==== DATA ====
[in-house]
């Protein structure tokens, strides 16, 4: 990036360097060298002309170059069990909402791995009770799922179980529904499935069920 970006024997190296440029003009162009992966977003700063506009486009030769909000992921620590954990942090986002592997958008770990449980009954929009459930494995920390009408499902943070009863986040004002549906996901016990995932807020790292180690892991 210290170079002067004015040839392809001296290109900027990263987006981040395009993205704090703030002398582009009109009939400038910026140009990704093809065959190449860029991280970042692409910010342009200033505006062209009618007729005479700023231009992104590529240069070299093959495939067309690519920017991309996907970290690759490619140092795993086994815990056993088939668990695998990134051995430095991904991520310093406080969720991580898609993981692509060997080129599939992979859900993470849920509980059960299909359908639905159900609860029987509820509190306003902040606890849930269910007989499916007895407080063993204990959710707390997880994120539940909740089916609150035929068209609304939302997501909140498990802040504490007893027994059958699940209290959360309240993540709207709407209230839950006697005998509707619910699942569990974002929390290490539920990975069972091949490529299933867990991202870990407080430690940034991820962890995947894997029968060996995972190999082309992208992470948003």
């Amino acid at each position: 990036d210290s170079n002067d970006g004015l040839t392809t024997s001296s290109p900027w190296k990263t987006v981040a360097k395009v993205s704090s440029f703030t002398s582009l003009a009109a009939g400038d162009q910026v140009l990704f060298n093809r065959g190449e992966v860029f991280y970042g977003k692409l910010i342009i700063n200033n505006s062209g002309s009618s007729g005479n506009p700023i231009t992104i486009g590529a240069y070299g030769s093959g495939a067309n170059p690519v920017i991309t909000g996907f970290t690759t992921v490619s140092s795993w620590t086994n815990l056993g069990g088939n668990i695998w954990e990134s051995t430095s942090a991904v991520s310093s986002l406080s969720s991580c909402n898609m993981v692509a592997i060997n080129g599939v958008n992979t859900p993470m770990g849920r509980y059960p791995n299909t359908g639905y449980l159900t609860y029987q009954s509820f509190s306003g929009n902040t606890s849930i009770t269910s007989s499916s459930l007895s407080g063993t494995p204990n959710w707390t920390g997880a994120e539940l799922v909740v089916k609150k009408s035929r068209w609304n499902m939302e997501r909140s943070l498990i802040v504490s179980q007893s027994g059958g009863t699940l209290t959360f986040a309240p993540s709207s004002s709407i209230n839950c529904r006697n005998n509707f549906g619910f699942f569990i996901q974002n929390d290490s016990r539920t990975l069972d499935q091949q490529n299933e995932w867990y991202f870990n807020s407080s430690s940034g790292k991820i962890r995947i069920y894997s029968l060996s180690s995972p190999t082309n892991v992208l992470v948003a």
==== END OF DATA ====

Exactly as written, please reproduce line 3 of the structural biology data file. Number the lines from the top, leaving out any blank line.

């Amino acid at each position: 990036d210290s170079n002067d970006g004015l040839t392809t024997s001296s290109p900027w190296k990263t987006v981040a360097k395009v993205s704090s440029f703030t002398s582009l003009a009109a009939g400038d162009q910026v140009l990704f060298n093809r065959g190449e992966v860029f991280y970042g977003k692409l910010i342009i700063n200033n505006s062209g002309s009618s007729g005479n506009p700023i231009t992104i486009g590529a240069y070299g030769s093959g495939a067309n170059p690519v920017i991309t909000g996907f970290t690759t992921v490619s140092s795993w620590t086994n815990l056993g069990g088939n668990i695998w954990e990134s051995t430095s942090a991904v991520s310093s986002l406080s969720s991580c909402n898609m993981v692509a592997i060997n080129g599939v958008n992979t859900p993470m770990g849920r509980y059960p791995n299909t359908g639905y449980l159900t609860y029987q009954s509820f509190s306003g929009n902040t606890s849930i009770t269910s007989s499916s459930l007895s407080g063993t494995p204990n959710w707390t920390g997880a994120e539940l799922v909740v089916k609150k009408s035929r068209w609304n499902m939302e997501r909140s943070l498990i802040v504490s179980q007893s027994g059958g009863t699940l209290t959360f986040a309240p993540s709207s004002s709407i209230n839950c529904r006697n005998n509707f549906g619910f699942f569990i996901q974002n929390d290490s016990r539920t990975l069972d499935q091949q490529n299933e995932w867990y991202f870990n807020s407080s430690s940034g790292k991820i962890r995947i069920y894997s029968l060996s180690s995972p190999t082309n892991v992208l992470v948003a």